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Do The Tennis 10+ Warmup/Cool Down

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young woman stretching

By Neeru Jayanthi, MD, Director Emory Tennis Medicine; Tony Tran, ATC, Emory Tennis Medicine; Lucy Avant, NYU (Pre-Med) Tennis Player, Emory Tennis Medicine intern; and Michelle Mullins, MD, Rothman Institute, Orlando, Florida

What warmup do you do before a league match? If you are like most tennis players, you probably run out on court, stretch your legs, and then ask your teammate how their week has been while you begin hitting. As a sports and tennis medicine physician who has researched and treated injuries extensively for more than 20 years, that warmup is likely not working! One of the biggest challenges in fielding a full lineup is availability due to injury; so, what can we do about this? Most high-level junior, college, and professional tennis players do a dedicated warmup and cool-down program to reduce injury risk, but we found that in researching adult league players (who may be more vulnerable to injury), most do not perform a standard warmup or cool down.

In a cross-sectional study we conducted with more than 500 adult recreational league players in 2003, 52.9 percent of tennis players with an average age of 46.9 years experienced injury in the last year (*Jayanthi et al., 2005) with the elbow and shoulder being the most common locations. Most adult injuries tend to be muscle or tendon such as rotator cuff, tennis elbow (elbow tendinopathy), tennis leg (calf muscle), hamstring injuries, and Achilles tendon (among other) injuries that may actually be preventable. Based on several tennis studies we have done, more than half of adult league tennis players have reported an injury in the last year that has kept them from playing. That means as an adult league tennis player, you have a greater than 50-percent chance of not playing due to injury this year!

The Tennis 10+ is a tennis-specific warmup/cool-down program created and researched by the Emory Tennis Medicine team to reduce injury and optimize performance on court for competitive adult (and high-level) tennis players. The Tennis 10+ was developed using an evidence-based approach, which accounts for known tennis-related injury patterns and best injury prevention exercises. Tennis 10+ has two, main components: the dynamic warmup prior to play and cool down after play. The protocol consists of 10 exercises in total, which take approximately 10 minutes to perform; 6 minutes of “dynamic warmup” prior to play and a 4-minute “cool down” after play. The plus portion of Tennis 10+ contains additional exercises for chronic or recent injury to the common regions of the body that may be prescribed by your healthcare provider. With the aim of increasing compliance, the protocol is straightforward, requires minimal time, and can be performed on court with or without a resistance band and minimal or no equipment.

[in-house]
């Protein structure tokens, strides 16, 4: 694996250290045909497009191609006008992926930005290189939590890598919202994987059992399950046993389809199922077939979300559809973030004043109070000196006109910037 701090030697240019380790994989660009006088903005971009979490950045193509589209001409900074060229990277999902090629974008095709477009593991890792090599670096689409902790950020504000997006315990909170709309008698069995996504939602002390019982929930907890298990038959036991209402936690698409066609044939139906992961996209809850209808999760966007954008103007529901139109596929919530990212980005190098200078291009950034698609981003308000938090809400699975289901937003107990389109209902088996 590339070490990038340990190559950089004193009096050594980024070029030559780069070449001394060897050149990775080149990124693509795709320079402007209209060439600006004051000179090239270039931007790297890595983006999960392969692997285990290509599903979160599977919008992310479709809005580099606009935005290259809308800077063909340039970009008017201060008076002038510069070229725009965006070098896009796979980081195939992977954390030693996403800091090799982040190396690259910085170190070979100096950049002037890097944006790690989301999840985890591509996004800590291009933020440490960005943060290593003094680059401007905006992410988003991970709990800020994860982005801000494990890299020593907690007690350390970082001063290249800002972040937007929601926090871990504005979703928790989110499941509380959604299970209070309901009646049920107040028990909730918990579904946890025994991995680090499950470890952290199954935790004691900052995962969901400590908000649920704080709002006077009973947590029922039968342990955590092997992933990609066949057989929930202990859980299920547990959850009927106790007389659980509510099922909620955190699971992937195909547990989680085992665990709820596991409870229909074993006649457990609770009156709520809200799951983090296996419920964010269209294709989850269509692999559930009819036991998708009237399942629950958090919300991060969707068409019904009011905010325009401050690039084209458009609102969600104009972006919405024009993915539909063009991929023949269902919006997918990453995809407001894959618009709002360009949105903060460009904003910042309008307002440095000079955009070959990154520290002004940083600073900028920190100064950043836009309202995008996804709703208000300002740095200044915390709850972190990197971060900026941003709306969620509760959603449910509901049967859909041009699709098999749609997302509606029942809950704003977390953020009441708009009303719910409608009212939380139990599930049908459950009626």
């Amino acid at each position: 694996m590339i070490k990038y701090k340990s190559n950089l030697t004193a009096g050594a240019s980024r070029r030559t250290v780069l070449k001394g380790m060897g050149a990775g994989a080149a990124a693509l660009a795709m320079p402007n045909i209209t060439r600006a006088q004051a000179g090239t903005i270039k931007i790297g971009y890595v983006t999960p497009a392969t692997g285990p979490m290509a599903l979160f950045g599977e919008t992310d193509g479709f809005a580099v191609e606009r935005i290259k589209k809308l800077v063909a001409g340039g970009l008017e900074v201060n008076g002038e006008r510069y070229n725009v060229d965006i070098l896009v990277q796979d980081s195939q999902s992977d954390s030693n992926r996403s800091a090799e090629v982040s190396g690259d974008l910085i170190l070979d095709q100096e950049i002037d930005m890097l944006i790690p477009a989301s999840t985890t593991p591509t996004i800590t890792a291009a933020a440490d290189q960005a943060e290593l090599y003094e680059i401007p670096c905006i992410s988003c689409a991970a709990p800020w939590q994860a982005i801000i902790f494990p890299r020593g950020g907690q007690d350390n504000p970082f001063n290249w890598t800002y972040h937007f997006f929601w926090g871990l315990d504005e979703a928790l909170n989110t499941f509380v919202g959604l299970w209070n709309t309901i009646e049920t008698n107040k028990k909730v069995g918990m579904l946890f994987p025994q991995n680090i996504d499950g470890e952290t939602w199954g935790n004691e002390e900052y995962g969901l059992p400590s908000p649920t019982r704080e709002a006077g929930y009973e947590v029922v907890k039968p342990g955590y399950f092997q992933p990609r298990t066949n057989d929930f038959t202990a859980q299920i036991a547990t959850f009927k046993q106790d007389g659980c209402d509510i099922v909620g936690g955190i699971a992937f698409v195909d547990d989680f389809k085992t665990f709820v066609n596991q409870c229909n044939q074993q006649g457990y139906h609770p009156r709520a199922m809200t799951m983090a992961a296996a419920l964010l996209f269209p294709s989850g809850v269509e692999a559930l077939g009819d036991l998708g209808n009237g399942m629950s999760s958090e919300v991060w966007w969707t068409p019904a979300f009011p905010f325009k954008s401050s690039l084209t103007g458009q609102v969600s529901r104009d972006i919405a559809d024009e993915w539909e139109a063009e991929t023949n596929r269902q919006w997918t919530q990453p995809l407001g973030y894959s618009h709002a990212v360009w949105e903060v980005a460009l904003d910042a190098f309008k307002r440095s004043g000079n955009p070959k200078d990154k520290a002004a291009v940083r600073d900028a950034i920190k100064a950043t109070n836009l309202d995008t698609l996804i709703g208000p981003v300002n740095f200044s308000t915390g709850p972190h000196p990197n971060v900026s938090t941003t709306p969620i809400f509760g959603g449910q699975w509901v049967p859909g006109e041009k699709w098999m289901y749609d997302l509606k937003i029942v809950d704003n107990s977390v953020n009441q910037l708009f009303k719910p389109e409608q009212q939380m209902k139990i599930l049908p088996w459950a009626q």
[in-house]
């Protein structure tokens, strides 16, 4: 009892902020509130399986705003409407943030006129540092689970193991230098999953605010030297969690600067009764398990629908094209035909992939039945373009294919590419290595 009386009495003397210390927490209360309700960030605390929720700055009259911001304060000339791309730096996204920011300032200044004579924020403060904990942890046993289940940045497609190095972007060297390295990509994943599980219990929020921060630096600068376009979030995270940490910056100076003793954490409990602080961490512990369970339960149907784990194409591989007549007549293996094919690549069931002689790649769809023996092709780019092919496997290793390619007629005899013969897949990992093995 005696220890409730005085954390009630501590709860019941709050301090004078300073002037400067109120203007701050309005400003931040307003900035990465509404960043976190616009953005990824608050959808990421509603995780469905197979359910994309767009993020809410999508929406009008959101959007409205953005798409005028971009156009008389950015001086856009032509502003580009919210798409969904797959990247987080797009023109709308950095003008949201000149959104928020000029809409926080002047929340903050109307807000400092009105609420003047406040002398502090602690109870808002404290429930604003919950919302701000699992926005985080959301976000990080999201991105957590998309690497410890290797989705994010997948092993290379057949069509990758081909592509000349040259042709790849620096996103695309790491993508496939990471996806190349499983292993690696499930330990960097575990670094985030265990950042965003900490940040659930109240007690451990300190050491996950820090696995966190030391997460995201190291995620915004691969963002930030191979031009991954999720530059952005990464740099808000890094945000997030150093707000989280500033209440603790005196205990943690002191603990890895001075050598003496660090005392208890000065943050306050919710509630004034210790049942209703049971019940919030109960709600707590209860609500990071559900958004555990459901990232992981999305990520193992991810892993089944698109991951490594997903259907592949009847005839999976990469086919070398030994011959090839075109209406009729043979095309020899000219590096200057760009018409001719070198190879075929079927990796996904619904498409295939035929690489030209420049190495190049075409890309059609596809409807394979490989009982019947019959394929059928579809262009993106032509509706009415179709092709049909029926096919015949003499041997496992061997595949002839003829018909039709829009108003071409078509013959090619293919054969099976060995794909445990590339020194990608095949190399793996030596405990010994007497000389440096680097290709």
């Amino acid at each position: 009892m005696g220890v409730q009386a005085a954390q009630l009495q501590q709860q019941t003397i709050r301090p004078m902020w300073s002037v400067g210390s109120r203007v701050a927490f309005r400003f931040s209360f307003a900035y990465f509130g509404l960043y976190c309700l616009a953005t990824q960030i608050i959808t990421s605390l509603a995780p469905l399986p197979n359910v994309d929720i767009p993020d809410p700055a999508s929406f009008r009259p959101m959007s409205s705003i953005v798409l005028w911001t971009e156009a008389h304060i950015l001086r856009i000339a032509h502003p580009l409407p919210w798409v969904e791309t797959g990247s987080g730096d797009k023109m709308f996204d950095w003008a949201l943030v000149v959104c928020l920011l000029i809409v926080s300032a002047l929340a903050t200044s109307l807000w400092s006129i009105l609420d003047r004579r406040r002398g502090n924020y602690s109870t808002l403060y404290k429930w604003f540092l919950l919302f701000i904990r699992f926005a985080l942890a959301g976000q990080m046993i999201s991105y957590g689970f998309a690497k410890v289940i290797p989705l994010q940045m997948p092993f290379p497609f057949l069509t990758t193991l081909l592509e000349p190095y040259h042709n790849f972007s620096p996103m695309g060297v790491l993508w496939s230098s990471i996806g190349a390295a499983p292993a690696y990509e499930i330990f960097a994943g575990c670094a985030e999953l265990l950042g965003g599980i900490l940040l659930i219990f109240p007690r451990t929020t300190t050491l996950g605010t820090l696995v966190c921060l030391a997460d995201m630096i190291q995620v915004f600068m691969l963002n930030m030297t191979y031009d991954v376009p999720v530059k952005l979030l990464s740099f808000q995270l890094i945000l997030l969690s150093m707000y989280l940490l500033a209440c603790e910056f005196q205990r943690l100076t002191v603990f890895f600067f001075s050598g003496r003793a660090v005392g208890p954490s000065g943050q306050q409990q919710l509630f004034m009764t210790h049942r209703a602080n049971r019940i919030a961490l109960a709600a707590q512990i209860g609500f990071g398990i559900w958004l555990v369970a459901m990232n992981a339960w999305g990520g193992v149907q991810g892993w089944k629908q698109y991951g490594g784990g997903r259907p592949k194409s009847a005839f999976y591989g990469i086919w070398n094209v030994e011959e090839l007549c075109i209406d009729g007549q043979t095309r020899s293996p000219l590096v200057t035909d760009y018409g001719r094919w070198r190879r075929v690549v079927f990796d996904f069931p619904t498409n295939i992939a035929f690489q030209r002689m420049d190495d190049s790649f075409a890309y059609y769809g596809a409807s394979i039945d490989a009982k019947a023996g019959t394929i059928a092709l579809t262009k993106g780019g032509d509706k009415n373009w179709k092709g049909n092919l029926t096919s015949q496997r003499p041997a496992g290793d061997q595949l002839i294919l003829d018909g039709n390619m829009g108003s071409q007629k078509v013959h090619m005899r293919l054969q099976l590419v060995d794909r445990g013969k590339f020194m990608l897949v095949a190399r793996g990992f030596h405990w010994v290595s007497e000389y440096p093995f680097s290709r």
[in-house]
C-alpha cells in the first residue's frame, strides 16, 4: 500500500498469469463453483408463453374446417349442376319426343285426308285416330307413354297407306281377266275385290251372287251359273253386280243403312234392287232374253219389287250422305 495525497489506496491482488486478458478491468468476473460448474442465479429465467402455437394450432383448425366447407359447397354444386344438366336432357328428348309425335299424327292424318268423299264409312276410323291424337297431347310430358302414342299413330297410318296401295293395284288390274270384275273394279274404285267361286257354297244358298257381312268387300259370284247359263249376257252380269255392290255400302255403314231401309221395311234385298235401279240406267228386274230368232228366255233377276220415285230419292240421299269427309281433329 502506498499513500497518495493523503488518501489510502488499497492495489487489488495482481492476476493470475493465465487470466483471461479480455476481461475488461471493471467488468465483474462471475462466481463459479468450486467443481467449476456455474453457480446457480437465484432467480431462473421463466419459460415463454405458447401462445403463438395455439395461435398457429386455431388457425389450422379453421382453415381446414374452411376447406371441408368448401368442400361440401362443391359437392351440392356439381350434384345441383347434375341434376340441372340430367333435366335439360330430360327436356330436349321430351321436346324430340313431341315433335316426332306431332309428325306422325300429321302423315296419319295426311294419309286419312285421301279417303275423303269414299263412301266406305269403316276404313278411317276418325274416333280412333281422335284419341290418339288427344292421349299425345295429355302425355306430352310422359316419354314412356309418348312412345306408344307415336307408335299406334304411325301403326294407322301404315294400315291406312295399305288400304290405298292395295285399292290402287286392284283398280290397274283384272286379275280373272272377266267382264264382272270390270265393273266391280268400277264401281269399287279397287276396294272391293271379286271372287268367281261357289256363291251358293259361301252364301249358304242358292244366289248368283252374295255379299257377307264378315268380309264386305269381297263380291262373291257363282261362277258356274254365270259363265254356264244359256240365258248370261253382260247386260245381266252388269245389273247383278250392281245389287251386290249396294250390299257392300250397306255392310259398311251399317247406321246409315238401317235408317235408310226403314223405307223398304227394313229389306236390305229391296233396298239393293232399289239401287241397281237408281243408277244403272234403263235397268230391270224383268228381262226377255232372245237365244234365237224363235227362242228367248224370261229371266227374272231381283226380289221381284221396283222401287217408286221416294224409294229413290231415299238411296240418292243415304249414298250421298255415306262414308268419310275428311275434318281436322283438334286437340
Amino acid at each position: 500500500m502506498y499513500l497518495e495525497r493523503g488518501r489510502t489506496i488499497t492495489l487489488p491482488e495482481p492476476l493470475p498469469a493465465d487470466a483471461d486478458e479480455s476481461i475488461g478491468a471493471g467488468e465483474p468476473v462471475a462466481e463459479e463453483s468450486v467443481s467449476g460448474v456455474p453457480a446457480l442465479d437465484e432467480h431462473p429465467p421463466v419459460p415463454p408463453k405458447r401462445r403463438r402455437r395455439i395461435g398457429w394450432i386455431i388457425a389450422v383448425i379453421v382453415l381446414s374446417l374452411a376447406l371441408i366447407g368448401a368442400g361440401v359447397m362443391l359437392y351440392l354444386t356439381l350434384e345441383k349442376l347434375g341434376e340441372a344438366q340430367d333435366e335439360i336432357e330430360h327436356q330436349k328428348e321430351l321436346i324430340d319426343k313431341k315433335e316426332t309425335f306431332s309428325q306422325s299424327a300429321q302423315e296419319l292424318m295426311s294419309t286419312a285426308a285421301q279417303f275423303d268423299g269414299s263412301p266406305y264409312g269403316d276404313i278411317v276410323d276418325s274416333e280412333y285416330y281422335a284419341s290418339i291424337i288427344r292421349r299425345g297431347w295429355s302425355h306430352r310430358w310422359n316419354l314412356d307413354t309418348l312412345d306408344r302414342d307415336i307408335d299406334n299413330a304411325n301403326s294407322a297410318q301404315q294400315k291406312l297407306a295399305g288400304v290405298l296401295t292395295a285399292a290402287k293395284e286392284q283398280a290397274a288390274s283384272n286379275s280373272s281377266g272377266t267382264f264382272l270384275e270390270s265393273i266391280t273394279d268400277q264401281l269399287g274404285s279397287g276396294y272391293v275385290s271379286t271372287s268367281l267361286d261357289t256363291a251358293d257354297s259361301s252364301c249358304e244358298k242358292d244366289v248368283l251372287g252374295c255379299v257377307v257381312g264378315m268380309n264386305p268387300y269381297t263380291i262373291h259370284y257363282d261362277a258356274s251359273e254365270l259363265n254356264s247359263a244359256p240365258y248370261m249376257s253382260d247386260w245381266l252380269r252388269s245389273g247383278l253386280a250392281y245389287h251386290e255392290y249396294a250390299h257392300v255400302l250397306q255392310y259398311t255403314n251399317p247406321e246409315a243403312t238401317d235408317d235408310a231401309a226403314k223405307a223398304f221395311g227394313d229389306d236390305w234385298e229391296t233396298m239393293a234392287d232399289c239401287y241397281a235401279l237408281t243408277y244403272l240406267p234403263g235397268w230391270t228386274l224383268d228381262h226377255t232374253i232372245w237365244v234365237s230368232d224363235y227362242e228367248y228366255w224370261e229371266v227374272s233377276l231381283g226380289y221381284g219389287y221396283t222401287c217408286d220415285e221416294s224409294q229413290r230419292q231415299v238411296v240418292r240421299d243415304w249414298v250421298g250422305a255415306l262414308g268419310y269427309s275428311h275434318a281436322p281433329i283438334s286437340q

The USTA recognizes that dynamic warmup and flexibility and strength training is an essential element of any pre-activity and post-activity routine, but no standardized, tennis-specific program had been researched previously. To our knowledge, the Tennis 10+ is the first researched and evidence-based warmup/cool-down program for adult tennis players. Over the 9-month study period of 350 adult tennis players, this warmup and cool down was associated with lower rates of injury and reduced severity of injury (fewer days missed) in adult tennis players who were compliant with the program versus those with low compliance. In fact, the players who were more compliant participated in more hours per week of tennis! The average age of players was around 46 years old from all levels of play, and many reported a prior injury. We recommend you perform our Tennis 10+ warmup before and cool down after every practice and match to stay fit on court and in your lineup!

Don’t forget some basic rules with doing warmups and cool down

  1. Static stretching is not recommended before you play. “Stretching on cold tissue” may be more detrimental and likely does not reduce injury risk.
  2. Dynamic warmup (gradual lengthening exercises recreating your tennis movement patterns) is your focus to reduce injury risk before you play.
  3. Static stretching after playing is more appropriate to lengthen tissue when it is warm.
  4. Maintaining strength is a key part of injury prevention and treatment.

Exercises you can perform along the width of the court

Total Body Warmup

  • Jogging with arm circles & side shuffle with arm swings (1 min.)
  • Extend the leg: walking toe touches “Frankenstein” (1 min.)
  • Knee tucks with calf raise (1 min.)
  • Lunges with rotation forward lunge & side lunge with rotation (1 min.)
  • Internal & external rotation, shoulder (1 min.)
  • Shadow swings

5 each FH/BH & 10 service motion (1 min.)

Repetitions: 5 forehands and backhands; 10 serves

Short court progression suggested

TENS Cool Down

  • Triplanar core stability (1 min.)

Repetitions: 10 leaning back, right, left, and twisting

  • Eccentric wrist flexion & extension (1 min.)
  • Knee back: Standing quadricep stretch (1 min.)
  • Standing calf stretch on wall/fence & hamstring sliders (1 min.)

 

*Jayanthi, NA, Sallay PI, Hunker P, Przyblski M, “Skill-Level Related Injuries in Recreational Competition Tennis Players, Medicine and Science in Tennis: Vol. 10(1): 12-15, 2005.

 

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